If you have lost a loved one and you are considering pursuing a wrongful death action, it is important to understand how Georgia law measures your damages. The standard is referred to as the “full value of life,” which considers the economic and noneconomic value of the decedent’s life. This approach differs from some states that award damages for the losses suffered by surviving loved ones who have lost the decedent’s companionship, advice and consortium. However, Georgia law does not restrict wrongful death damages to a strict formula or place a cap on the value of life.
When determining the economic loss in a wrongful death lawsuit, the court will look at the present value of the decedent’s future earnings had he or she lived. Various factors must be considered such as the decedent’s age, health, income, type of labor or services he or she provided, value of such labor or services, and any other fact that would impact the value of his or her life.
For example, if the decedent was close to retirement or had been diagnosed with cancer at the time of death, the court may decrease the projected gross earnings of the decedent’s lifetime. In contrast, if the decedent was young and on the rise in his or her career, the economic component of the value of life can be set high.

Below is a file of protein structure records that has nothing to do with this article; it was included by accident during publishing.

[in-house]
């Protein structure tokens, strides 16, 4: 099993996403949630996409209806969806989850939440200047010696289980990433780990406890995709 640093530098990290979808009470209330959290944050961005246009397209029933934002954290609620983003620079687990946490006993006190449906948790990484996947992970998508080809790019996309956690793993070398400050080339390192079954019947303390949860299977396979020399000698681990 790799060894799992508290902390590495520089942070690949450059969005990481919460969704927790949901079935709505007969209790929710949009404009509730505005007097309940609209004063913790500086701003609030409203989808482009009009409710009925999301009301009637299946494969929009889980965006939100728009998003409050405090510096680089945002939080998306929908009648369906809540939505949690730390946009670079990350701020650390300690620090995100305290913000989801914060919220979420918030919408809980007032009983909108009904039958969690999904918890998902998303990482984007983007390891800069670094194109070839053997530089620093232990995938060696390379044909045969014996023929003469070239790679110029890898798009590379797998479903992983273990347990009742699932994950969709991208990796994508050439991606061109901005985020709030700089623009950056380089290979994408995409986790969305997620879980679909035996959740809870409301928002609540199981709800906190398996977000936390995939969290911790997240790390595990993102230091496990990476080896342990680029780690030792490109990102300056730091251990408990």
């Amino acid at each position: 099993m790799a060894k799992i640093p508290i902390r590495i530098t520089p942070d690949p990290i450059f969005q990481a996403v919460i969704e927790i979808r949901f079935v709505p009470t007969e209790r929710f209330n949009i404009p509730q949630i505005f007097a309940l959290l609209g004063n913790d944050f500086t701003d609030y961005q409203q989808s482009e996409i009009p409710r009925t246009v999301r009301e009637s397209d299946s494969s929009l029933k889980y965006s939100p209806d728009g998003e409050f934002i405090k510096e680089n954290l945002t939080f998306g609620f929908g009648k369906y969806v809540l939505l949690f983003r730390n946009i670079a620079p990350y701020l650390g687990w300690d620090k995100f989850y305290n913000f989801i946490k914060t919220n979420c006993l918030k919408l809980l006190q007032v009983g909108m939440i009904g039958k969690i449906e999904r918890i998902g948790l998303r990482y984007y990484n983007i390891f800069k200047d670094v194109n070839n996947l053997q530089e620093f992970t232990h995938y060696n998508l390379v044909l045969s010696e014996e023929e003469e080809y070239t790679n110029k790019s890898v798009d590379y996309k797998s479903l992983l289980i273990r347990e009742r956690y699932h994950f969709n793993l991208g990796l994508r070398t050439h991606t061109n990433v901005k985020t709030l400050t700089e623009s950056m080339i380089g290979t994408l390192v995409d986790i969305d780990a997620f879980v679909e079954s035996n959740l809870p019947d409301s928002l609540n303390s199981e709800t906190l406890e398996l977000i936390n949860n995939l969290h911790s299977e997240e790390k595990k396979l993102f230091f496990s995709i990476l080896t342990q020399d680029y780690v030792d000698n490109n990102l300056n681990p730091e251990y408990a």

An experienced personal injury attorney can help formulate the best strategy for establishing economic damages.
Calculating the intangible component of the value of life can be more difficult. There is no concrete formula to follow, so a subjective approach is used to determine what the decedent’s life was worth to him or her. The judge or jury is called upon to use their own life experiences to make this determination. Thus, factors such as the decedent’s relationships, standard of life, hobbies, interests, and any other influences that were important to the decedent are important. It is extremely beneficial to demonstrate the intangible aspects of the decedent’s life through testimony of family members and other loved ones.
The court can also refer to life expectancy tables when considering both economic and noneconomic aspects of the decedent’s value of life. Georgia’s evidence code uses the Commissioners 1958 Standard Ordinary Mortality Table and the Annuity Mortality Table for 1949, Ultimate.
Pain and Suffering
In some cases, the decedent’s estate may have a claim of pain and suffering that the decedent experienced prior to the death, a claim for medical expenses and funeral costs. A claim for punitive damages must be brought by the decedent’s estate since it is a “survival action” since it survives the decedent’s death.
Having an experienced attorney on your side is crucial to obtaining all the financial compensation you deserve for your injury. The attorneys of Murphy & Garner, LLC, have over 32 years of experience serving clients in western Georgia and the surrounding area. We will fight for your rights and get you the compensation you deserve. Call us today for a free consultation at 866-942-0552 or 678-563-1584.